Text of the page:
Have you ever hiked across an Alpine cow pasture in Germany, Austria, or Switzerland? Then, you may have noticed that the air is filled with the sound of bells. Each and every cow in a more loosely connected herd carries one around on its heavy leather collar. It is a very peaceful sound, for sure. These bells are called Kuhglocken (pronounce ‘koo-glockn, meaning cow bells) in the German language.
With each and every movement of the cow, the bell makes its sound. Of course, this is on purpose, as the herdsmen can find their cows way easier by sound than by hiking through crevasses and gorges, up steep slopes, and around mountain tops. Sometimes, hiking paths lead straight through a herd’s pasture – I have been chased by cows one time as a teenager. The peaceful experience ended right there … But here is an impression that you are more likely to encounter:
As we enjoy the sound of bells so much, it was probably just a matter of a very short time that herds people discovered they could use these bells for musical purposes, as well. So, they arranged them like an instrument in a tuned manner. Whereas the German language calls these Alpenglocken (pronounce ‘Ulpn-glockn, i.e. Alpine bells), the English language created the term Almglocken for them, the German word Alm meaning Alpine meadow. Usually, they are played by one single person; over here, we often hear entire ensembles who play just one or two bells per person – an incredible accomplishment of precise coordination! Not just the German Volksmusik has embedded this effective instrument. So have composers such as Gustav Mahler, who often reverted to realistic and traditional phrases in his work, Richard Strauss, or Karlheinz Stockhausen.
Musicians, of course, also know another kind of bell, this one a clapperless percussion instrument. It’s known as cowbell or Kuhglocke. Here, the German wording gets a bit confused, as the original Kuhglocke as IS in music is called Alpenglocke and the clapperless one is called Kuhglocke – no logic there, for sure. The cowbell’s distinct sound characterizes a lot of Western African, Caribbean, and South American music. I have also heard the sound being described as defining party-time in music. Progressive rock music uses the instrument, as well. Here is an interesting video about Almglocken aka Alpenglocken and cowbells aka Kuhglocken:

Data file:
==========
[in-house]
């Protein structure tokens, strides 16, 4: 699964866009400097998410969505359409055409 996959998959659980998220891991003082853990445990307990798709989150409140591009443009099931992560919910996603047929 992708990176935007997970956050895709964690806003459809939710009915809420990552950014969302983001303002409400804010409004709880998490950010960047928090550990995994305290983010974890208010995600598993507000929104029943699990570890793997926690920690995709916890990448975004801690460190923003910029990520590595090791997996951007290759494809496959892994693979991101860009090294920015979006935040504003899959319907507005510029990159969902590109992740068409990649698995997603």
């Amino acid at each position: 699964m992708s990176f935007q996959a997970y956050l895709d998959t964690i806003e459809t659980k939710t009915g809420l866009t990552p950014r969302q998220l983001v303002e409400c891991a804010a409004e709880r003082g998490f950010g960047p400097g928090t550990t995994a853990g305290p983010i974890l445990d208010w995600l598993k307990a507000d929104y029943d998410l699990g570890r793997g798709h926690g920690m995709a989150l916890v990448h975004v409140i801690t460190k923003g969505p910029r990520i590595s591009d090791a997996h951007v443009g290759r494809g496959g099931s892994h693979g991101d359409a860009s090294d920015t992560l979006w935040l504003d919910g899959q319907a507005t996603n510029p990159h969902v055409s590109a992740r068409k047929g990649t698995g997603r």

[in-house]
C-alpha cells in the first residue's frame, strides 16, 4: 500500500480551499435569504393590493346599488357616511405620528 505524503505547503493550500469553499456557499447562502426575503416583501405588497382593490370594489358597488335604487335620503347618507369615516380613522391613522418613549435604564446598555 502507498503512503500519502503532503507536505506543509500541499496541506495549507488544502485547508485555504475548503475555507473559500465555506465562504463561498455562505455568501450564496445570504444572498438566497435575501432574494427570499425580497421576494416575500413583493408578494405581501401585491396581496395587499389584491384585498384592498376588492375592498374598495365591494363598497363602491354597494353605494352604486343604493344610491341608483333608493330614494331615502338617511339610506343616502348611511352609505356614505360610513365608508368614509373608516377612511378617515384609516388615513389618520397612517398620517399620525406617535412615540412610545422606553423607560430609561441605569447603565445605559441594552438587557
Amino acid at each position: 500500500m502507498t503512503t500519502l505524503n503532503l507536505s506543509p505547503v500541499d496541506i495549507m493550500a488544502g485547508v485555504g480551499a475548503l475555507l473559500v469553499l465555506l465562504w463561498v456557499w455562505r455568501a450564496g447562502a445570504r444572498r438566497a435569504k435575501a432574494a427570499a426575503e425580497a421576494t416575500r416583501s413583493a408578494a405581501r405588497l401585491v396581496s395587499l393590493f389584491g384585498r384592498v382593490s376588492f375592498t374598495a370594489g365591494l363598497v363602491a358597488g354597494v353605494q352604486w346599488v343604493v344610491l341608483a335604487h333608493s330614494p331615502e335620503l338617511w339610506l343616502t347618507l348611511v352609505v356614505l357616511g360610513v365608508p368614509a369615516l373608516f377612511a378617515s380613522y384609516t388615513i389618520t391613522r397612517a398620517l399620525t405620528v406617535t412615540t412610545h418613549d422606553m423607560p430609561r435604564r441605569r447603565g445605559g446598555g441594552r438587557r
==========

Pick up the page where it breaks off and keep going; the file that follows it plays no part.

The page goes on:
The cowbell also has found its way into sports as a way to cheer on a team or a single athlete. Why the cowbell? I could imagine that in Europe it comes naturally with winter sports – Alpine to the core. Maybe, over here, it is because, originally, team sports used to be played in cow pastures a lot. So, one could simply make use of what was around as a noisemaker anyway. But that is all speculation. You can read up on Wikipedia what rules even apply to the use of cowbells during sports events in some states. The screens in an arena or stadium might also recommend “more cowbell” to improve the performance. Although it is probably taken way more seriously by the sports fans than by the audience of this famous skit with Christopher Walken:
Somehow, I wonder now – is there any piece of music that combines Almglocken and cowbells? Let me know when you come up with one …